Funding set aside for a new bus service could be pumped into upgrading a road junction after a council U-turn.
Maidstone council is to go back to a developer and ask that money allocated to run a bus service to a new housing estate be used instead to fund a long-awaited junction scheme.
The council's planning committee granted developer Taylor Wimpey permission in January last year to build 181 homes at The Peafield in Barming, but only on the condition the company signed a Section 106 agreement to pay £246,159 towards supporting a local bus service.
It was envisioned that the money would be used to provide a peak-time bus service - defined as between 6.30am and 8.30am and between 4.30pm and 6.30pm - so that a bus could visit the new estate and carry its new residents into Maidstone town centre.
Previously, the council heard how there wasn't anywhere near enough money in the Section 106 kitty for the £3.2m junction project because there was no working proposal in place at the time agreements were drawn up.
But Cllr Peter Holmes (Con) told a meeting of the Joint Transportation Board: "This is a hot topic and a pertinent matter for local residents.
"Pertinent because buses have been in the news lots recently due to their lack of use resulting from a change in travel habits since Covid.
"This bus is not wanted nor needed. It's a white elephant scheme."
Cllr Holmes, who is not a member of the board, told colleagues: "The money will be squandered and will be of no benefit to Maidstone."
Instead he suggested the cash be put towards paying for the planned improvements to the junction of Fountain Lane with the A26 Tonbridge Road in Maidstone. That scheme is currently stalled because there is no money to pay for it.
His request resonated with members of the board.
Cllr Paul Cooper (Con) said: "It is tremendously old-fashioned to be still subsidising bus services.
"The trouble is that national planning policies put a high value on public transport when the reality is that we don't live in 1975 any more."
Heath ward councillor Ashleigh Kimmance (Lib Dem) said: "The issues with the A26 junction have been going on for donkey's years. Mitigation measures for that junction should have happened long ago, but this is a bus to nowhere.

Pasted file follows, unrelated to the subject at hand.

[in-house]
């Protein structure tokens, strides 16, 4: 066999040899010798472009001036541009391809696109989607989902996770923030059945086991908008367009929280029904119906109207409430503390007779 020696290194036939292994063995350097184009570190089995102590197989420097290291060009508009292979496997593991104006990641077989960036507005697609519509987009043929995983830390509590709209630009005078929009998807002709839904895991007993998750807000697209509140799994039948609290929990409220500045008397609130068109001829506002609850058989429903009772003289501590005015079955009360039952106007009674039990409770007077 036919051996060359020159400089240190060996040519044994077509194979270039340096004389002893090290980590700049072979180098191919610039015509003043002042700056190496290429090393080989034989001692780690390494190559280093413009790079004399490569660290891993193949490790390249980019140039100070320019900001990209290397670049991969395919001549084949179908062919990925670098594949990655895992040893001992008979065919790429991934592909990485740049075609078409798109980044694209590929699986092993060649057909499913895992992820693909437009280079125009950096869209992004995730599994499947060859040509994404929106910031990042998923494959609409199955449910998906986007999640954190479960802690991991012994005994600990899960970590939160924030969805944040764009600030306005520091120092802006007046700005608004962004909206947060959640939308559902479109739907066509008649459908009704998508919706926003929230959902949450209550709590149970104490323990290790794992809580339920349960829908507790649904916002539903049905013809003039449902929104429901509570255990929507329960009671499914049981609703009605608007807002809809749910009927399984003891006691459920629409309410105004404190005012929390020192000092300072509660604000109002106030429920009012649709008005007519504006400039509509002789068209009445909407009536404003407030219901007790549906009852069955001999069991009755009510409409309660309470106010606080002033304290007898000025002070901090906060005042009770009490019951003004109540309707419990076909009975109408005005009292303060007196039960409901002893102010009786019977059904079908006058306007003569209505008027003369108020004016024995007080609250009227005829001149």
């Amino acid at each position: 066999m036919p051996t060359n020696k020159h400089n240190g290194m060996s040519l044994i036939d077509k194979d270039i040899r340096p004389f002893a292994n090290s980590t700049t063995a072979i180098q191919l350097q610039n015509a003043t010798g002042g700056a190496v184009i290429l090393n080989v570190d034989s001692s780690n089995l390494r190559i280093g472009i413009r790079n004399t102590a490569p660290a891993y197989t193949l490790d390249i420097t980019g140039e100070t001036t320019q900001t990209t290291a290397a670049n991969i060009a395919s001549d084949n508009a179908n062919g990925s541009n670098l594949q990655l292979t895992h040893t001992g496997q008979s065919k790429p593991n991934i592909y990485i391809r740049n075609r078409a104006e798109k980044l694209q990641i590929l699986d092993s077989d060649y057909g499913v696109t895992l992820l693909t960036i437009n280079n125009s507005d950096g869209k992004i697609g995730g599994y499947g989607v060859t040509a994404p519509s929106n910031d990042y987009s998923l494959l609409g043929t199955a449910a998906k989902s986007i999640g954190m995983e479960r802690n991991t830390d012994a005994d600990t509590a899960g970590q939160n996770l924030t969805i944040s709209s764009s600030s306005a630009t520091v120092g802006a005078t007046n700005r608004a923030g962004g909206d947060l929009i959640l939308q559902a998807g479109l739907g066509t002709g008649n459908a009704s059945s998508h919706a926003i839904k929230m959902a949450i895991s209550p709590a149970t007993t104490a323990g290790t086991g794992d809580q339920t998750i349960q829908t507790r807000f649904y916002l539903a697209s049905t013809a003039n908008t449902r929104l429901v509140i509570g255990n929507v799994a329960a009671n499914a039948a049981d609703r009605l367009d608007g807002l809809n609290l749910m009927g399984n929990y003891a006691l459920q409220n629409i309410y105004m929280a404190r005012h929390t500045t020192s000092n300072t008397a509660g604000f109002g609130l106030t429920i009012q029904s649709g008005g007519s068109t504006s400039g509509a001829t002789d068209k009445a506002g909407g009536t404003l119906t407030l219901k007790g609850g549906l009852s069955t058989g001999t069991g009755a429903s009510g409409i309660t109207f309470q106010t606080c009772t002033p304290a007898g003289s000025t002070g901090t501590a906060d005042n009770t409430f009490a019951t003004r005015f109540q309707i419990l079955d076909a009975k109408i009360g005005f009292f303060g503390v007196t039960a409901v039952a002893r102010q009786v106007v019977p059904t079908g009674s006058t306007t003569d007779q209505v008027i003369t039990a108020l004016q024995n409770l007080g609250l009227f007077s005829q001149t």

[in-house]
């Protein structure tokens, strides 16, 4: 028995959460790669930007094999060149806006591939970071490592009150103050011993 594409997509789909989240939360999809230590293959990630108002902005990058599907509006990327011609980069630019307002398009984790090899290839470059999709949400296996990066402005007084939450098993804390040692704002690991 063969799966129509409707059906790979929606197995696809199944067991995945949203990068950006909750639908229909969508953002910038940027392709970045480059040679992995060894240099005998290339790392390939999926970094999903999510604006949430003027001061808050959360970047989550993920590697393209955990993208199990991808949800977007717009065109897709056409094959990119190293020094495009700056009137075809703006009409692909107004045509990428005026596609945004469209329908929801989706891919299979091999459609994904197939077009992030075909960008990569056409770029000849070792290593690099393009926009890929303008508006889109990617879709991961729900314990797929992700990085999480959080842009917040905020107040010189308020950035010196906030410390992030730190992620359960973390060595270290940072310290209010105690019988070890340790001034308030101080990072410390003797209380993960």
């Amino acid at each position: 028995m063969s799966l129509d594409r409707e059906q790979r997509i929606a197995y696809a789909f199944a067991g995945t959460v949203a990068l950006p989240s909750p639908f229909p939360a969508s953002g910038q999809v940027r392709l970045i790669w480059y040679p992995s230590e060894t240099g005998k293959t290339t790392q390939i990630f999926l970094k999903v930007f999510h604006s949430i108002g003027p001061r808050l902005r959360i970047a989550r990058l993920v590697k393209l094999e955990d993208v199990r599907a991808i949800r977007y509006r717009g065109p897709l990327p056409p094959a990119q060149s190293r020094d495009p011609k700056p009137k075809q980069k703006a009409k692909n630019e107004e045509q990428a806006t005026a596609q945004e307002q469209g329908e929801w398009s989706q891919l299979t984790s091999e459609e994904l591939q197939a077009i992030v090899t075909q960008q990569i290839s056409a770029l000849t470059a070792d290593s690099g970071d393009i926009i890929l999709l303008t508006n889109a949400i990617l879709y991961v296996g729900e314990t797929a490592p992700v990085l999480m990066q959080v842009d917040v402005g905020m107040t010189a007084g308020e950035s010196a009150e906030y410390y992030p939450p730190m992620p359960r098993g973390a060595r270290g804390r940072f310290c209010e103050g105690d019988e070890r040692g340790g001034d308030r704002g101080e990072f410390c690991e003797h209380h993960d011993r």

"People (from the new homes) will easily be able to walk to Maidstone Hospital to pick up the existing service."
Cllr Tom Cannon (Con) said that providing the bus service would be "the sort of waste of money that residents find exceedingly annoying".
He said: "After three years, when the subsidy runs out, the bus service will be gone.
''Strategic infrastructure in Maidstone is far more important than a bus route that nobody wants. We need to keep Maidstone moving.''
The council's chief planning officer Rob Jarman was asked whether it was possible to get Taylor Wimpey to switch the money.
He explained that a Section 106 agreement was a legal document and part of the planning permission. He said: "Taylor Wimpey would have to apply for permission to vary their own Section 106.
"It would very much be down to Taylor Wimpey wanting to play ball."
But he also warned that even if it were possible to transfer the money it would not fully fund the planned junction improvement, which was costed at £3.2 million.
While supporting the sentiment behind the proposal, council leader David Burton (Con) urged caution in the way the developer was approached. He warned that if the council said the bus service was not required, Taylor Wimpey might simply decide to pay nothing.
He said: "It will be better to have the bus funded than nothing."
The board voted in favour of approaching Taylor Wimpey, with only Cllr Brian Clark (Lib Den) abstaining.
Afterwards, Cllr Holmes told Kent Online: "Residents of the existing new developments at Orchard Fields and Oak Apple Place are annoyed and frustrated with this proposal. Local opinion is that no resident will use the service and so is a waste of valuable developer money."
He also suggested that some people did not want buses trundling past their homes, adding: "Some residents also claim to have not known about the bus route when buying their homes and said that if they knew this from the start they would have not bought a family home in this location."
Cllr Holmes, who himself works as a project manger for a developer, St Modwen Homes, said: "I have seen a few of these bus schemes over the years and believe you me, once the funding ends, usually so does the bus."
He said: "To even get the bus into these developments there will be the upheaval for residents of road widening, grass verge reduction and junction works. All unnecessary and not needed."
"All we need is Taylor Wimpey to put an amendment forward to MBC Planning for changing the allocation of money.
"There is no argument for this bus. There is good access to existing buses on Heath Road/Hermitage Lane/Beverly Road all within 10 minutes walking distance.
"I just hope Taylor Wimpey listens to local residents and this matter can be sorted."
The Taylor Wimpey application for the Peafield can be viewed on the council's website, planning reference number 20/501773.